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Whisky geek by nature

October 11th, 2016 | Posted in:

Self-professed whisky geek Andy Bell turned his teenage obsession with whisky into a career with Isle of Arran Distillery, when he joined in 2014 aged just 26. He talks to Laura Smith about his role as Export Sales Manager, his favourite whisky bar and playing in the distillery’s band.

Did you always want to work in the whisky industry?
To be honest, no. I didn’t even know I liked whisky until I was 19 when a friend introduced me to a Macallan 10 year old. Before then it was a drink I couldn’t even get my nose near because the smell put me off. But that dram sent me on a path of curiosity.

How did that curiosity lead you to Isle of Arran Distillery?
I went to a night course in Glasgow run by John Lamond called The Whisky Trail and learned everything you could possibly want to know about whisky. Then it quickly became an obsession. When it got to the point when I wanted to do my own tastings I decided to email distilleries to see if the needed any help with tastings on the weekends. I wasn’t actually looking for a job, I was running my own audio visual company in Glasgow. I was invited by Isle of Arran Distillery for a talk and before I knew it I had a job. I didn’t really know what I was going into but knew I had to take it because whisky had become a big part of my life.

Tell us about your job.
It’s so varied. Arran’s a really small team so everybody has to muck in. I look after sales with our worldwide distributors in northern and eastern Europe. I’ll look at what single casks we’re going to bottle for our markets and think about what promotions we’re going to run and how to adapt them for different countries. Writing tasting notes for our core expressions usually falls to me because I’m the biggest whisky geek in the office. A lot of my job involves scooting about my different markets and introducing our products to new and existing buyers and drinkers.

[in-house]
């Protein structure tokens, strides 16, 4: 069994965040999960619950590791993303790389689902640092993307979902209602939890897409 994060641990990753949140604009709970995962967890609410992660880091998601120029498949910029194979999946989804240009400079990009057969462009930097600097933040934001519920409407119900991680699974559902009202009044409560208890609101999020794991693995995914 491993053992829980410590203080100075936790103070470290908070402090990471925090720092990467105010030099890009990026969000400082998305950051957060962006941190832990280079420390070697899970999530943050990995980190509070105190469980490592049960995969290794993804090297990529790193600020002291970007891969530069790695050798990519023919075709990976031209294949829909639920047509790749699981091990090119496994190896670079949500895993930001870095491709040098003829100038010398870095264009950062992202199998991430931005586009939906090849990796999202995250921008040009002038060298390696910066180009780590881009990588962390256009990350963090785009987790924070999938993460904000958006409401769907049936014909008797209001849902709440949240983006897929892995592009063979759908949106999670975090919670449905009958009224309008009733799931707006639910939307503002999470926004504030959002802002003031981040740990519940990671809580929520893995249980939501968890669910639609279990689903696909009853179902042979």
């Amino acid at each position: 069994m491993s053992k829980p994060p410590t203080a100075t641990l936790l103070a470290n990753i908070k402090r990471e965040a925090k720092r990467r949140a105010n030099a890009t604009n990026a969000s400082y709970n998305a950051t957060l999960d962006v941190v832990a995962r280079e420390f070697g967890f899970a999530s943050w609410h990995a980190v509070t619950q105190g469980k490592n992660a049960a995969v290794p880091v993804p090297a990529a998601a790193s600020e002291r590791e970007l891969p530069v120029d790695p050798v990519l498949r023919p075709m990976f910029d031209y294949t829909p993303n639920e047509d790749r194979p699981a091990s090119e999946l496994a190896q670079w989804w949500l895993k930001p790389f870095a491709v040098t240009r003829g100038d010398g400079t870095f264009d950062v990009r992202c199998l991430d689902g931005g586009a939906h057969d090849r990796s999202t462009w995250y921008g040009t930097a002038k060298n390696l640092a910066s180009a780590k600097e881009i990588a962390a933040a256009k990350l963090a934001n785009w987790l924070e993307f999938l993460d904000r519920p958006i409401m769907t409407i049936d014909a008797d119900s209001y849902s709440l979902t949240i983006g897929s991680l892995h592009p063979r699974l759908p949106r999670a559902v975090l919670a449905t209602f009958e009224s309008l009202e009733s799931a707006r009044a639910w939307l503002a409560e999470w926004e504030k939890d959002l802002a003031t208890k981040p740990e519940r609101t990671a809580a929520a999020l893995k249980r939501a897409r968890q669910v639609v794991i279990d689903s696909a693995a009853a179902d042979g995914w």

Is it a challenge to get younger people interested in whisky?
The biggest thing I always hear from young people is: I’d love to like whisky but I just don’t like the taste or smell. That’s the biggest stumbling block for young people. It is undoubtedly a challenging drink for a lot of people’s paletes because it’s a big flavour. Then again, it’s not that much of a shocker to see young people passionate about whisky in a role with a distillery. I think there’s a shift in younger people doing sales and working as brand ambassadors. I think that’s a really good thing because there’s still an archaic view of whisky; that it’s an old man’s thing. Once you’ve won the confidence of that audience, they realise it doesn’t have to be an old person’s drink.

What do you enjoy doing in your spare time?